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Champlin resident, Jayson Gonzalez, saw an open opportunity for turning a profit reselling Krispy Kreme doughnuts in Minnesota. The state hasn’t had an open franchise in eleven years.
The 21-year-old accounting major turned delivery driver would journey 270 miles from St. Paul, Minn. to Clive, Iowa – the nearest Krispy Kreme store – and would order about 100 boxes containing a dozen doughnuts each for his sweet-toothed customers.
Gonzalez charged between $17 and $20 per box, which earned him a $9 to $12 profit over Krispy Kreme’s $8 charge for 12 original glazed doughnuts. Assorted varieties and specialty variants, of course, cost more.
According to Gonzalez in an article from the St. Paul Pioneer Press, the money he earns from his enterprising business has been used to pay down his student loans.
When news broke about the venture, higher-ups at Krispy Kreme’s Nebraska office asked Gonzalez to cease operations right before his 20th run. He followed suit and made an announcement about the exchange to his Facebook followers on Halloween – which delivered no tricks or treats.
"I have been told I have to shut down operations," Gonzalez wrote on his business page Krispy Kreme Run Minnesota. "I figured it would come eventually, but it arrived early."
After a few days of deliberation and subsequent social media outrage from Minnesota locals and admirers nationwide, Krispy Kreme changed its mind.
“UPDATE!!!” Gonzalez shared on Monday, “I have received a call directly from Krispy Kreme, and we are working together!”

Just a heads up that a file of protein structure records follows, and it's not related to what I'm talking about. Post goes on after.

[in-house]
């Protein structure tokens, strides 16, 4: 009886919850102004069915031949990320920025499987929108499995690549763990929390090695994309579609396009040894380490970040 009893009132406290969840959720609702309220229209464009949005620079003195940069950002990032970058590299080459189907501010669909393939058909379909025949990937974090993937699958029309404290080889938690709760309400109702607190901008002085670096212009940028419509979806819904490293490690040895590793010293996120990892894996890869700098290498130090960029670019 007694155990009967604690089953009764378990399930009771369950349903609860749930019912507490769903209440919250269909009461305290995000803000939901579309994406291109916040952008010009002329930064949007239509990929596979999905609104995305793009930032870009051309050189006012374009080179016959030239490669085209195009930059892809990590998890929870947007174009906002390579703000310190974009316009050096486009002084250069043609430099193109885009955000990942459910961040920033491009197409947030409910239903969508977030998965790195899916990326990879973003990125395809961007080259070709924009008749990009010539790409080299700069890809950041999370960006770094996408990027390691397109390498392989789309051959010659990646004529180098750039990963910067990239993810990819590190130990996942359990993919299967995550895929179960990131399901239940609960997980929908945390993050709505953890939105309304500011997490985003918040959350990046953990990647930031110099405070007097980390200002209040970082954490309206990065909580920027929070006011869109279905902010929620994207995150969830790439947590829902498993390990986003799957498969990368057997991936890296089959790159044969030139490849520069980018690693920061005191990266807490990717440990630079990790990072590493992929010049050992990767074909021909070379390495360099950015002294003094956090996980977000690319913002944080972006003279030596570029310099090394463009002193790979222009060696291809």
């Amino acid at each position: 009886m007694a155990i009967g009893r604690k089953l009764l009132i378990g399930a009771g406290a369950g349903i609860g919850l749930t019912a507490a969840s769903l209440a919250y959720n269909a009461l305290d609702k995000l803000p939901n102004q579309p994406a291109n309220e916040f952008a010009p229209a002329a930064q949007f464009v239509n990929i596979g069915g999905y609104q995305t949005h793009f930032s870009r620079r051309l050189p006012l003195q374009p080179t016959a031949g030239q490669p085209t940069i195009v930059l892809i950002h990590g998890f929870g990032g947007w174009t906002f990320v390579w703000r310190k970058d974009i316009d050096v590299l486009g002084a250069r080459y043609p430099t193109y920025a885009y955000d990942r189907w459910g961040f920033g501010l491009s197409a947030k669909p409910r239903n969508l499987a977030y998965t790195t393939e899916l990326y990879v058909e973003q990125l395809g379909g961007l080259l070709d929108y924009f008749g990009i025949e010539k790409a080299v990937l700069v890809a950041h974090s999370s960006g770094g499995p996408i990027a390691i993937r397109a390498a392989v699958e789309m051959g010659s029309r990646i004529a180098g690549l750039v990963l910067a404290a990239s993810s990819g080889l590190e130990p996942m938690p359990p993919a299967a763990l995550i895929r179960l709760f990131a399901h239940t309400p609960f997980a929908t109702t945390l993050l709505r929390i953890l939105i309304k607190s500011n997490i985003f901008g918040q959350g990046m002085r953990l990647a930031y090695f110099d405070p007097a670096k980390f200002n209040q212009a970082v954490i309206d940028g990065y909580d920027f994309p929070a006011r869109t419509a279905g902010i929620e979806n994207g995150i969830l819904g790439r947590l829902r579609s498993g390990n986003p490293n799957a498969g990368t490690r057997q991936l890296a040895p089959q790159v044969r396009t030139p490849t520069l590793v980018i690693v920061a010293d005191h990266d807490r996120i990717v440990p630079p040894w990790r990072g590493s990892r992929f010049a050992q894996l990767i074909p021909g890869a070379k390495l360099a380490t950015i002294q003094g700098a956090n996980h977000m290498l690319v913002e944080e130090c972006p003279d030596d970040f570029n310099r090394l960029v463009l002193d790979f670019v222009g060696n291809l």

The Krispy Kreme Doughnut Corporation told FOX Business that Gonzalez will soon be able to sell their sugary confections legally in the near future.
“We reached out to Jayson to express our appreciation for his love of Krispy Kreme and admiration for his entrepreneurial spirit. We are going to help him achieve his goals, which include being debt-free when he graduates in 2021, in part by selling Krispy Kreme Doughnuts,” the chain wrote in an email.
“Our intent regarding the temporary stoppage of him selling doughnuts was to ensure product quality and regulatory compliance to protect both Jayson and Krispy Kreme. Our main concern is that the doughnuts Jayson sells maintain our high product quality standards, given the distance and manner in which he is transporting and distributing them. So, we are happy to work with Jayson as an independent operator to ensure consistent delivery of our high-quality doughnuts to our fans in Minnesota.”
Krispy Kreme added that it intends to donate 500 dozen doughnuts when Gonzalez restarts his business.
Gonzalez has started a fundraiser on the public donation website GoFundMe with a goal of raising $20,000 to upgrade from his 2008 Ford Focus to a larger vehicle that is fit for delivering Krispy Kreme doughnuts.